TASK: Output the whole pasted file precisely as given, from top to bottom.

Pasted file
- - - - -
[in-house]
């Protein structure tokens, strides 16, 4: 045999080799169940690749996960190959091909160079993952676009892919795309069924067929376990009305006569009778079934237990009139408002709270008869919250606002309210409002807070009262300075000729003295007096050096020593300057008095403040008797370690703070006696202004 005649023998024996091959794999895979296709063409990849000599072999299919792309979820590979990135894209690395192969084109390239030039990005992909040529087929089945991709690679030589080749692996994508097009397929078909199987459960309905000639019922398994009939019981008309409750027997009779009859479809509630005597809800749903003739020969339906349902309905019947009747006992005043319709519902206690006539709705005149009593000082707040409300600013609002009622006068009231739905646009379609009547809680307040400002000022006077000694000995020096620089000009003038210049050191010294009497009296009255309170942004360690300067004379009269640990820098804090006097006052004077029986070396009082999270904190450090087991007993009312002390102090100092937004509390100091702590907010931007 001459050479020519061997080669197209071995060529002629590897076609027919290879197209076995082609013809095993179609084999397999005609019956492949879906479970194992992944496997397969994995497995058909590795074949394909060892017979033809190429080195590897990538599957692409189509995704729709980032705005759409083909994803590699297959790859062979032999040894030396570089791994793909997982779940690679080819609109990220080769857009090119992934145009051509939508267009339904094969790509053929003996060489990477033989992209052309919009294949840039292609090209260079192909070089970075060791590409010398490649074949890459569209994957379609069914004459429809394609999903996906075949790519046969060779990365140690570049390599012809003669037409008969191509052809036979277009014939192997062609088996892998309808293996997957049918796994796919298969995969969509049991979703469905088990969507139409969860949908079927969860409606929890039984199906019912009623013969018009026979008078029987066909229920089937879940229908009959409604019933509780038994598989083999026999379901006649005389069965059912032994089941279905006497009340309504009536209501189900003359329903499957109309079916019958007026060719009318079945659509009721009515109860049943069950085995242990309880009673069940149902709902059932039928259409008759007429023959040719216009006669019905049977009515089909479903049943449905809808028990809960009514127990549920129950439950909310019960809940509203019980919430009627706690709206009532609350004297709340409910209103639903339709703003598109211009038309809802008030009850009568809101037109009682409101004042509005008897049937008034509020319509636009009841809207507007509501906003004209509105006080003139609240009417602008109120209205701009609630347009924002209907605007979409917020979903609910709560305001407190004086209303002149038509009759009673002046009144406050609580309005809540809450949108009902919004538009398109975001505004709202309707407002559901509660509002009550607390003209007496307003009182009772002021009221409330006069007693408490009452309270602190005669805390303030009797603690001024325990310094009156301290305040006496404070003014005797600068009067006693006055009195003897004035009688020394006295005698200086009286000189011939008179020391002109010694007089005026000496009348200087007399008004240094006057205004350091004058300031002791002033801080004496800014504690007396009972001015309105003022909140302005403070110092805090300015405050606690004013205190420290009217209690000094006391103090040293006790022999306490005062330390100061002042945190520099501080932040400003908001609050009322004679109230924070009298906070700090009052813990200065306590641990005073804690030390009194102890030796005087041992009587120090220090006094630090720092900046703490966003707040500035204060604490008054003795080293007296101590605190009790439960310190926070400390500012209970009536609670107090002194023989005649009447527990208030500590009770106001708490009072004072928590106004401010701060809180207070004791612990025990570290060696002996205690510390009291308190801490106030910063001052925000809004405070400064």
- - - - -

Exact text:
[in-house]
């Protein structure tokens, strides 16, 4: 045999080799169940690749996960190959091909160079993952676009892919795309069924067929376990009305006569009778079934237990009139408002709270008869919250606002309210409002807070009262300075000729003295007096050096020593300057008095403040008797370690703070006696202004 005649023998024996091959794999895979296709063409990849000599072999299919792309979820590979990135894209690395192969084109390239030039990005992909040529087929089945991709690679030589080749692996994508097009397929078909199987459960309905000639019922398994009939019981008309409750027997009779009859479809509630005597809800749903003739020969339906349902309905019947009747006992005043319709519902206690006539709705005149009593000082707040409300600013609002009622006068009231739905646009379609009547809680307040400002000022006077000694000995020096620089000009003038210049050191010294009497009296009255309170942004360690300067004379009269640990820098804090006097006052004077029986070396009082999270904190450090087991007993009312002390102090100092937004509390100091702590907010931007 001459050479020519061997080669197209071995060529002629590897076609027919290879197209076995082609013809095993179609084999397999005609019956492949879906479970194992992944496997397969994995497995058909590795074949394909060892017979033809190429080195590897990538599957692409189509995704729709980032705005759409083909994803590699297959790859062979032999040894030396570089791994793909997982779940690679080819609109990220080769857009090119992934145009051509939508267009339904094969790509053929003996060489990477033989992209052309919009294949840039292609090209260079192909070089970075060791590409010398490649074949890459569209994957379609069914004459429809394609999903996906075949790519046969060779990365140690570049390599012809003669037409008969191509052809036979277009014939192997062609088996892998309808293996997957049918796994796919298969995969969509049991979703469905088990969507139409969860949908079927969860409606929890039984199906019912009623013969018009026979008078029987066909229920089937879940229908009959409604019933509780038994598989083999026999379901006649005389069965059912032994089941279905006497009340309504009536209501189900003359329903499957109309079916019958007026060719009318079945659509009721009515109860049943069950085995242990309880009673069940149902709902059932039928259409008759007429023959040719216009006669019905049977009515089909479903049943449905809808028990809960009514127990549920129950439950909310019960809940509203019980919430009627706690709206009532609350004297709340409910209103639903339709703003598109211009038309809802008030009850009568809101037109009682409101004042509005008897049937008034509020319509636009009841809207507007509501906003004209509105006080003139609240009417602008109120209205701009609630347009924002209907605007979409917020979903609910709560305001407190004086209303002149038509009759009673002046009144406050609580309005809540809450949108009902919004538009398109975001505004709202309707407002559901509660509002009550607390003209007496307003009182009772002021009221409330006069007693408490009452309270602190005669805390303030009797603690001024325990310094009156301290305040006496404070003014005797600068009067006693006055009195003897004035009688020394006295005698200086009286000189011939008179020391002109010694007089005026000496009348200087007399008004240094006057205004350091004058300031002791002033801080004496800014504690007396009972001015309105003022909140302005403070110092805090300015405050606690004013205190420290009217209690000094006391103090040293006790022999306490005062330390100061002042945190520099501080932040400003908001609050009322004679109230924070009298906070700090009052813990200065306590641990005073804690030390009194102890030796005087041992009587120090220090006094630090720092900046703490966003707040500035204060604490008054003795080293007296101590605190009790439960310190926070400390500012209970009536609670107090002194023989005649009447527990208030500590009770106001708490009072004072928590106004401010701060809180207070004791612990025990570290060696002996205690510390009291308190801490106030910063001052925000809004405070400064």